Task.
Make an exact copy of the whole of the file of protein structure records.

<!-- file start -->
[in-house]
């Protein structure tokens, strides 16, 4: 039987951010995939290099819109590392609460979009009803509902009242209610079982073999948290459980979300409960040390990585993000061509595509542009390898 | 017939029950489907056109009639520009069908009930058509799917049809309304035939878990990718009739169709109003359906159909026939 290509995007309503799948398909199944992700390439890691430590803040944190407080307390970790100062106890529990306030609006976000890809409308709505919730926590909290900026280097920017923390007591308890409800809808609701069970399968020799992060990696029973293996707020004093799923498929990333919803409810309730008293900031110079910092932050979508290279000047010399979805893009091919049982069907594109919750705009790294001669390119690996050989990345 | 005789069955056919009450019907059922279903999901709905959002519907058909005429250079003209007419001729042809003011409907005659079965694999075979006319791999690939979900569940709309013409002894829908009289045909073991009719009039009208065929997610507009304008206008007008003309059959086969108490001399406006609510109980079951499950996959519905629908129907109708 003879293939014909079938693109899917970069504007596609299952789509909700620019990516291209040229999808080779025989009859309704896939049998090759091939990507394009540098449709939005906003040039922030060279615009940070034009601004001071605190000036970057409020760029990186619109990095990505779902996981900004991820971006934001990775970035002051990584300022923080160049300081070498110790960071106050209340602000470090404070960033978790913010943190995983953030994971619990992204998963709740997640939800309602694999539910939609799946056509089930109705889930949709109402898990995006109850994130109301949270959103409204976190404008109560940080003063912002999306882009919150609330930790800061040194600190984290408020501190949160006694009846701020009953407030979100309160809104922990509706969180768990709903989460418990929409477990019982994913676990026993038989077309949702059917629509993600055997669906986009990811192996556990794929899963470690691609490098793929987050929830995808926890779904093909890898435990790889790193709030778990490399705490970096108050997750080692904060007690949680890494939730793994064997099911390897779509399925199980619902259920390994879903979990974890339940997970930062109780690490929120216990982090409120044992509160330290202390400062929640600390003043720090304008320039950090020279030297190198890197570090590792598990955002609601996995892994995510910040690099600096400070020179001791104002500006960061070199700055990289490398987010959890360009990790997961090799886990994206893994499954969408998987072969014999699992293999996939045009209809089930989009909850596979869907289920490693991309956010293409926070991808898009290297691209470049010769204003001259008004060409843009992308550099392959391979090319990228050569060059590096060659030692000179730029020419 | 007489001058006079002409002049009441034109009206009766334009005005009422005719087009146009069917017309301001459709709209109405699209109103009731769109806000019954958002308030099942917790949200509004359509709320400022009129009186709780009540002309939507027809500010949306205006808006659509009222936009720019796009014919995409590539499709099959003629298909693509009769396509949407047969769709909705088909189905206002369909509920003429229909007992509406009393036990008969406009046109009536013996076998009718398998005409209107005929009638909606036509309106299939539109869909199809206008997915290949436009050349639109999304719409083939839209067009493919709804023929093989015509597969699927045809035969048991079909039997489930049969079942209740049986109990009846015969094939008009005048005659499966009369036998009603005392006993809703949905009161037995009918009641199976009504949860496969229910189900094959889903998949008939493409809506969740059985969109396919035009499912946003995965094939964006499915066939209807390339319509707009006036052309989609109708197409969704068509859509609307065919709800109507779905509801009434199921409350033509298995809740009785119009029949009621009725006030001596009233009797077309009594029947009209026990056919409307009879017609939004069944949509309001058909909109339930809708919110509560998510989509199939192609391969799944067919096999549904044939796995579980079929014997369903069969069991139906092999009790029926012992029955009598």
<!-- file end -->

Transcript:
[in-house]
């Protein structure tokens, strides 16, 4: 039987951010995939290099819109590392609460979009009803509902009242209610079982073999948290459980979300409960040390990585993000061509595509542009390898 | 017939029950489907056109009639520009069908009930058509799917049809309304035939878990990718009739169709109003359906159909026939 290509995007309503799948398909199944992700390439890691430590803040944190407080307390970790100062106890529990306030609006976000890809409308709505919730926590909290900026280097920017923390007591308890409800809808609701069970399968020799992060990696029973293996707020004093799923498929990333919803409810309730008293900031110079910092932050979508290279000047010399979805893009091919049982069907594109919750705009790294001669390119690996050989990345 | 005789069955056919009450019907059922279903999901709905959002519907058909005429250079003209007419001729042809003011409907005659079965694999075979006319791999690939979900569940709309013409002894829908009289045909073991009719009039009208065929997610507009304008206008007008003309059959086969108490001399406006609510109980079951499950996959519905629908129907109708 003879293939014909079938693109899917970069504007596609299952789509909700620019990516291209040229999808080779025989009859309704896939049998090759091939990507394009540098449709939005906003040039922030060279615009940070034009601004001071605190000036970057409020760029990186619109990095990505779902996981900004991820971006934001990775970035002051990584300022923080160049300081070498110790960071106050209340602000470090404070960033978790913010943190995983953030994971619990992204998963709740997640939800309602694999539910939609799946056509089930109705889930949709109402898990995006109850994130109301949270959103409204976190404008109560940080003063912002999306882009919150609330930790800061040194600190984290408020501190949160006694009846701020009953407030979100309160809104922990509706969180768990709903989460418990929409477990019982994913676990026993038989077309949702059917629509993600055997669906986009990811192996556990794929899963470690691609490098793929987050929830995808926890779904093909890898435990790889790193709030778990490399705490970096108050997750080692904060007690949680890494939730793994064997099911390897779509399925199980619902259920390994879903979990974890339940997970930062109780690490929120216990982090409120044992509160330290202390400062929640600390003043720090304008320039950090020279030297190198890197570090590792598990955002609601996995892994995510910040690099600096400070020179001791104002500006960061070199700055990289490398987010959890360009990790997961090799886990994206893994499954969408998987072969014999699992293999996939045009209809089930989009909850596979869907289920490693991309956010293409926070991808898009290297691209470049010769204003001259008004060409843009992308550099392959391979090319990228050569060059590096060659030692000179730029020419 | 007489001058006079002409002049009441034109009206009766334009005005009422005719087009146009069917017309301001459709709209109405699209109103009731769109806000019954958002308030099942917790949200509004359509709320400022009129009186709780009540002309939507027809500010949306205006808006659509009222936009720019796009014919995409590539499709099959003629298909693509009769396509949407047969769709909705088909189905206002369909509920003429229909007992509406009393036990008969406009046109009536013996076998009718398998005409209107005929009638909606036509309106299939539109869909199809206008997915290949436009050349639109999304719409083939839209067009493919709804023929093989015509597969699927045809035969048991079909039997489930049969079942209740049986109990009846015969094939008009005048005659499966009369036998009603005392006993809703949905009161037995009918009641199976009504949860496969229910189900094959889903998949008939493409809506969740059985969109396919035009499912946003995965094939964006499915066939209807390339319509707009006036052309989609109708197409969704068509859509609307065919709800109507779905509801009434199921409350033509298995809740009785119009029949009621009725006030001596009233009797077309009594029947009209026990056919409307009879017609939004069944949509309001058909909109339930809708919110509560998510989509199939192609391969799944067919096999549904044939796995579980079929014997369903069969069991139906092999009790029926012992029955009598």